CPU related questions, What and why? - Techist - Tech Forum

 Techist - Tech Forum CPU related questions, What and why?

 10-18-2006, 02:46 AM #1 (permalink) Ultra Techie   Join Date: Apr 2006 Posts: 996 CPU related questions, What and why? Hey, Although we ALL know the basics [CPU's of same series is determined hwo good their are depending on clock speed, some CPU's do more "Work" per clock cycle thus need to do less cycles in order to match other, faster clocked CPU's in performance, etc] However, I Wonder about slightly tougher questions, I'll begin: 1. What does the Mhz mean? I know its the clock speed, but, how fast [in real time] theoretically would be 1 clock cycle that its speed is say 2166MHz[and if possible, what would be the time decrease for a cycle for each 1MHz increase in clock speed] 2. What is "Work per cycle"? In other words, what exactly is it that the CPU does while he's cycling clocks that we consider as "cpu work per cycle"? Obviusly its "processing" stuff, but what? Does it calculate equations? 3. What determines how much "work" per cycle can the CPU do? It's architecture? The Cache size? 4. How does the transistors in a CPU work? Why more is better even if they are running on slightly lower speed [due to increased power consumption and heat exauhstion]? 5 and last [this one's rather simple]. I Just wonder, how does a typicall CPU is built [in its layers, what does the nowdays CPU die has on it]? Illustrations aswell as text explanation will be great just try to keep it simple and don't link me to messy sites full of text, im no scientist. -Jo __________________
 10-18-2006, 07:52 AM #2 (permalink) Techie Beyond Description     Join Date: Jun 2003 Location: Melbourne, Australia Posts: 14,559 a clock cycle is one pulse; where each "one" or "zero" (0 = low current, 1 = high current) goes forward one stage the higher the clock speed, the more stages the one's and zeroes are pushed forward per second work per clock cycle: how many instructions are finished per pulse instructions (a set of ones and zeroes - most programs are 32-bit, ie use 32 1's and 0's per instruction) go through the transistors; the transistors act depending on what two inputs they get, and what type of transistor it is for example, there are AND, OR, XOR, NAND, NOR, XNOR each transistor responds differently according to the two inputs they recieve AND transistors: input_output 0, 0 -> 0 1, 0 -> 0 0, 1 -> 0 1, 1 -> 1 OR transistors: 0, 0 -> 0 1, 0 -> 1 0, 1 -> 1 1, 1 -> 1 XOR: 0, 0 -> 0 1, 0 -> 1 0, 1 -> 1 1, 1 -> 0 NAND: 0, 0 -> 1 1, 0 -> 1 0, 1 -> 1 1, 1 -> 0 NOR: 0, 0 -> 1 1, 0 -> 0 0, 1 -> 0 1, 1 -> 0 XNOR: 0, 0 -> 1 1, 0 -> 0 0, 1 -> 0 1, 1 -> 1 there's also gates, with one input NOT: 0 -> 1 1 -> 0 BUF: 0 -> 0 1 -> 1 __________________ __________________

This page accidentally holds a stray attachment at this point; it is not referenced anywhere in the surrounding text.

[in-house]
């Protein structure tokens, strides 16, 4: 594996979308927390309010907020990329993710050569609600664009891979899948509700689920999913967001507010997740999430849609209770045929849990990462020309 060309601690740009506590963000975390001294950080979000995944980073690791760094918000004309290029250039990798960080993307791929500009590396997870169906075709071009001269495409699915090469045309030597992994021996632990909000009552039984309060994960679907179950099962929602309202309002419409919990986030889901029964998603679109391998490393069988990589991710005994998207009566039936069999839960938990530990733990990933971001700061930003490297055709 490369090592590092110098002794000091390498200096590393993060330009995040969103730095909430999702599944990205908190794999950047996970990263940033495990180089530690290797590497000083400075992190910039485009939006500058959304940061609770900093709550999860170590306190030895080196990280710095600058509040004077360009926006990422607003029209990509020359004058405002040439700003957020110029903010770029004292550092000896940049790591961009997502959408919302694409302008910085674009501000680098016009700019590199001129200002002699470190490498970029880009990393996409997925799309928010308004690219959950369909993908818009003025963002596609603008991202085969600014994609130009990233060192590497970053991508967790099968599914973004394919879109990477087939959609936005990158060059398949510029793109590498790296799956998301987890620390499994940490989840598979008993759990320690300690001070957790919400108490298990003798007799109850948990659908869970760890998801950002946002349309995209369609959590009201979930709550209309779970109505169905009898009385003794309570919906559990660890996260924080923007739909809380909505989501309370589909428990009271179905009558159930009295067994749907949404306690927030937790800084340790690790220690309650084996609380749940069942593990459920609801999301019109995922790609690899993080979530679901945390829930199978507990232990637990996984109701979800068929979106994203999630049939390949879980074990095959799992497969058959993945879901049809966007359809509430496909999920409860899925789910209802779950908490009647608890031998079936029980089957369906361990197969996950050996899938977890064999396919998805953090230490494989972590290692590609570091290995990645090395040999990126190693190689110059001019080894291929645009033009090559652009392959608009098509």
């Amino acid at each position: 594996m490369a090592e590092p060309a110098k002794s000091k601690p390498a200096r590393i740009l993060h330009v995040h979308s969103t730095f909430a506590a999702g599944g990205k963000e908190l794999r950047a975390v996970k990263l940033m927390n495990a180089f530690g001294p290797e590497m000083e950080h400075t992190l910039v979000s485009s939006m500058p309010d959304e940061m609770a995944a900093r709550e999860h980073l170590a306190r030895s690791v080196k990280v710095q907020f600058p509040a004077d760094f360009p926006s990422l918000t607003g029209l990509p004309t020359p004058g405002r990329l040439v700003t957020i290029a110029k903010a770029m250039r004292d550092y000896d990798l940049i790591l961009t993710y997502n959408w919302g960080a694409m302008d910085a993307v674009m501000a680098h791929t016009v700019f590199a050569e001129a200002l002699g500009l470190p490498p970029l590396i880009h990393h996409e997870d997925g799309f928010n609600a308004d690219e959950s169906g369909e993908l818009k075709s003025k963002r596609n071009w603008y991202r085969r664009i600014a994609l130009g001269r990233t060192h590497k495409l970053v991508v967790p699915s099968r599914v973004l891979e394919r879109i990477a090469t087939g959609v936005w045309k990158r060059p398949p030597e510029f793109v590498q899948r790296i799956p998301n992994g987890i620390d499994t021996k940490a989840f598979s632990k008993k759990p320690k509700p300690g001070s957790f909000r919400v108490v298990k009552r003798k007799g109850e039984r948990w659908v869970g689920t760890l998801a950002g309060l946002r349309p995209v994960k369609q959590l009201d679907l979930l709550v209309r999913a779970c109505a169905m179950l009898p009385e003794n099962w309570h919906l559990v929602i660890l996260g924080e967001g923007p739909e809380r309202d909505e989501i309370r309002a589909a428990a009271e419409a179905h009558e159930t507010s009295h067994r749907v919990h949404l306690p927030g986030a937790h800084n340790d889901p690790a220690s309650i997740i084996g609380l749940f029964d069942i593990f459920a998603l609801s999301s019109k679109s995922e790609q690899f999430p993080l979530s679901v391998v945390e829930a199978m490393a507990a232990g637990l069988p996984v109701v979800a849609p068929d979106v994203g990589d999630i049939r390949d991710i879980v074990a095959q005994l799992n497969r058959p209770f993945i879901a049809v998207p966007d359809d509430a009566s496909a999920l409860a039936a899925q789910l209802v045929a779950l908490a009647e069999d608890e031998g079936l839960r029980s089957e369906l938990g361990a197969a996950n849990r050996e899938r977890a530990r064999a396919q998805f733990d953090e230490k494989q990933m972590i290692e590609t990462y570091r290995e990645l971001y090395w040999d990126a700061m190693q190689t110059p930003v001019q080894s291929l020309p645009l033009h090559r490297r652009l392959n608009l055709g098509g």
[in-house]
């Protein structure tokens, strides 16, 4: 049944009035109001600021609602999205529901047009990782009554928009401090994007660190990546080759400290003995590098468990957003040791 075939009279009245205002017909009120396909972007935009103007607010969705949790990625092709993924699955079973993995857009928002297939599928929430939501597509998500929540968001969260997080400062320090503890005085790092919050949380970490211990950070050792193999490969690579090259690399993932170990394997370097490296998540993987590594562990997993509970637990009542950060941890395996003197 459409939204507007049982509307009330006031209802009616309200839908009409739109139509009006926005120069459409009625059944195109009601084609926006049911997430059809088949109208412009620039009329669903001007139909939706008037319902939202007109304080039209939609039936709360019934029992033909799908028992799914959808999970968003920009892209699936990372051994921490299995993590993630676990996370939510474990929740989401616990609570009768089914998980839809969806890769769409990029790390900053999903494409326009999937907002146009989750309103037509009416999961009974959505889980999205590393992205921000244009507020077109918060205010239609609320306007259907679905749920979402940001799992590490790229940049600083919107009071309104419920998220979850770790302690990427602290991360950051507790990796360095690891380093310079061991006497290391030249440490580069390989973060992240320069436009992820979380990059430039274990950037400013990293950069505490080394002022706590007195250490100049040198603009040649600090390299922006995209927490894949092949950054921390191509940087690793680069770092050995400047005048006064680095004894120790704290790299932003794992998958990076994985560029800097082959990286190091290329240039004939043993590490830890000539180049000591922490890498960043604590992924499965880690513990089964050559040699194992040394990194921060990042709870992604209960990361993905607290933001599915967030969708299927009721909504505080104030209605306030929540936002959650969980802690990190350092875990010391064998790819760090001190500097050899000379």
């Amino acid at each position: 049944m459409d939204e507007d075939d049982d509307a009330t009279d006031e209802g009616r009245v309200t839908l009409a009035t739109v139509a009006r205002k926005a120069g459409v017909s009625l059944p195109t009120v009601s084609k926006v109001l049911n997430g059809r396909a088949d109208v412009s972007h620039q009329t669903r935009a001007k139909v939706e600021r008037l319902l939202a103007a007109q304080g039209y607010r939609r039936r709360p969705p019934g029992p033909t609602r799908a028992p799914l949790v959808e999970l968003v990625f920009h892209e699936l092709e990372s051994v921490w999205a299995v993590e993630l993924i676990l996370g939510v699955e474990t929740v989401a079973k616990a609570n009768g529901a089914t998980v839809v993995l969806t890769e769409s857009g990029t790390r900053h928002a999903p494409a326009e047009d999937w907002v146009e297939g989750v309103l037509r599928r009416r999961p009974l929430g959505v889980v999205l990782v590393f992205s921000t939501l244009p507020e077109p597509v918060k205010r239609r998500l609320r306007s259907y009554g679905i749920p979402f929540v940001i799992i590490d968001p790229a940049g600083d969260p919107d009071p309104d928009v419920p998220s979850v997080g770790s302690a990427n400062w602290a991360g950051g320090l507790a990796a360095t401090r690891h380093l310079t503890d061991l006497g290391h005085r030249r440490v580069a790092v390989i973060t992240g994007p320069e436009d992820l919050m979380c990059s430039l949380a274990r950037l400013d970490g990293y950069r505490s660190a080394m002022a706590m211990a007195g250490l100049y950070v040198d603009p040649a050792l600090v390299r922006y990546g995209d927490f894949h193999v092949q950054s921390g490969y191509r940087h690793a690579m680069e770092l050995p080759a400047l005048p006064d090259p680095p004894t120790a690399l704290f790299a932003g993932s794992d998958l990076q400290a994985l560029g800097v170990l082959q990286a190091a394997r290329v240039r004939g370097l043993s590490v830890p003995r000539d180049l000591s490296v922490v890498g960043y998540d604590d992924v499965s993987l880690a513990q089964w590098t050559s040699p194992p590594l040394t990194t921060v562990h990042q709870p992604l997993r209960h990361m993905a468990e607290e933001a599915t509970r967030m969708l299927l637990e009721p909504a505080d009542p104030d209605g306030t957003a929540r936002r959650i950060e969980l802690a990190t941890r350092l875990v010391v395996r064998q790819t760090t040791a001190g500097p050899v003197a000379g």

10-18-2006, 02:34 PM #4 (permalink) Master Techie   Join Date: Jun 2005 Location: uk Posts: 2,417 Haha doesnt ask for much does he!! LOL
 10-18-2006, 09:29 PM #5 (permalink) Ultra Techie   Join Date: May 2006 Posts: 793 quite interesting in my opinion __________________ \"I may or may not have put a loaf of bread in the dish washer\" \"Once you go white a trailer is in sight\"
 10-19-2006, 06:41 PM #6 (permalink) Wizard Techie   Join Date: Apr 2004 Posts: 3,247 Here's a little info, usually procs are made in a batch from a specific die. This die is then tested via a heat index to find out the stability point (heat/frequency/stability). This batch is then marked at a frequency that is found when the heat index reaches its maximum frequency where it can run stable under normal conditions, which is usually under par from what is actually considered normal for less heat damaged returns. Thus allowing "over clocking", but each manufacturer is different when it comes to what is allowed and what is not. Thats why some procs are move over clockable than others. __________________ __________________ If you argue with an idiot he will drag you down to his level and beat you with experience. I am not a fast writer. I am not a slow writer. I am a half-fast writer. -Robert Asprin

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